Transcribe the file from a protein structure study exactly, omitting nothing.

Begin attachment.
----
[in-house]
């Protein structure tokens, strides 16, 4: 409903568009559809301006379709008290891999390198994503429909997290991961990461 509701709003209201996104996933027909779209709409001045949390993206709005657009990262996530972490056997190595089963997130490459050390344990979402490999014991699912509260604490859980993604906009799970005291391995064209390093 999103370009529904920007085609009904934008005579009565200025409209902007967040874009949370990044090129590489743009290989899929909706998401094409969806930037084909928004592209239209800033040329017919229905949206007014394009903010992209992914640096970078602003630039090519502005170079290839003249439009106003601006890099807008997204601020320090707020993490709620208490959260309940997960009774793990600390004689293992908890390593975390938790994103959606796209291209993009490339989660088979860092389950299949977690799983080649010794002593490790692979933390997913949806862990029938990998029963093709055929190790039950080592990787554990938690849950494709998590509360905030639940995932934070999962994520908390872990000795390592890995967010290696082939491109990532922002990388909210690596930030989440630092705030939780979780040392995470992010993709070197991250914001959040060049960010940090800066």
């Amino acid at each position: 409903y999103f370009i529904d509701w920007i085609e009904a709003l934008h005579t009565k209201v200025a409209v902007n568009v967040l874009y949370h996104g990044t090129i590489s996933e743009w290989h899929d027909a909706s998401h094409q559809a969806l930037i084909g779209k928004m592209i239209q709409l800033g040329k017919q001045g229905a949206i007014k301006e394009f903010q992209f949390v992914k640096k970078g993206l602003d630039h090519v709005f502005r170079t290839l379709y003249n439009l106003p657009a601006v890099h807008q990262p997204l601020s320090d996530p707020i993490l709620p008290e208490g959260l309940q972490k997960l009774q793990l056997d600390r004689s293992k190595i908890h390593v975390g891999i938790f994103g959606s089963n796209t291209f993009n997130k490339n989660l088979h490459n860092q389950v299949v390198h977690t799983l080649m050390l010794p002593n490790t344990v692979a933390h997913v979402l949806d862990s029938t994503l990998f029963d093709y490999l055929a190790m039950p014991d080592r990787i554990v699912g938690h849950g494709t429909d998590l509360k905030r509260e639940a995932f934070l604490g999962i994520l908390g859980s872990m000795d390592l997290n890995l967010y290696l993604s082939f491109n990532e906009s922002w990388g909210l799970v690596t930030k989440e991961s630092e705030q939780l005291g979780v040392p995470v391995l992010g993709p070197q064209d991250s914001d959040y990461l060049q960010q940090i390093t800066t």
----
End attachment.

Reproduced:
[in-house]
């Protein structure tokens, strides 16, 4: 409903568009559809301006379709008290891999390198994503429909997290991961990461 509701709003209201996104996933027909779209709409001045949390993206709005657009990262996530972490056997190595089963997130490459050390344990979402490999014991699912509260604490859980993604906009799970005291391995064209390093 999103370009529904920007085609009904934008005579009565200025409209902007967040874009949370990044090129590489743009290989899929909706998401094409969806930037084909928004592209239209800033040329017919229905949206007014394009903010992209992914640096970078602003630039090519502005170079290839003249439009106003601006890099807008997204601020320090707020993490709620208490959260309940997960009774793990600390004689293992908890390593975390938790994103959606796209291209993009490339989660088979860092389950299949977690799983080649010794002593490790692979933390997913949806862990029938990998029963093709055929190790039950080592990787554990938690849950494709998590509360905030639940995932934070999962994520908390872990000795390592890995967010290696082939491109990532922002990388909210690596930030989440630092705030939780979780040392995470992010993709070197991250914001959040060049960010940090800066």
């Amino acid at each position: 409903y999103f370009i529904d509701w920007i085609e009904a709003l934008h005579t009565k209201v200025a409209v902007n568009v967040l874009y949370h996104g990044t090129i590489s996933e743009w290989h899929d027909a909706s998401h094409q559809a969806l930037i084909g779209k928004m592209i239209q709409l800033g040329k017919q001045g229905a949206i007014k301006e394009f903010q992209f949390v992914k640096k970078g993206l602003d630039h090519v709005f502005r170079t290839l379709y003249n439009l106003p657009a601006v890099h807008q990262p997204l601020s320090d996530p707020i993490l709620p008290e208490g959260l309940q972490k997960l009774q793990l056997d600390r004689s293992k190595i908890h390593v975390g891999i938790f994103g959606s089963n796209t291209f993009n997130k490339n989660l088979h490459n860092q389950v299949v390198h977690t799983l080649m050390l010794p002593n490790t344990v692979a933390h997913v979402l949806d862990s029938t994503l990998f029963d093709y490999l055929a190790m039950p014991d080592r990787i554990v699912g938690h849950g494709t429909d998590l509360k905030r509260e639940a995932f934070l604490g999962i994520l908390g859980s872990m000795d390592l997290n890995l967010y290696l993604s082939f491109n990532e906009s922002w990388g909210l799970v690596t930030k989440e991961s630092e705030q939780l005291g979780v040392p995470v391995l992010g993709p070197q064209d991250s914001d959040y990461l060049q960010q940090i390093t800066t």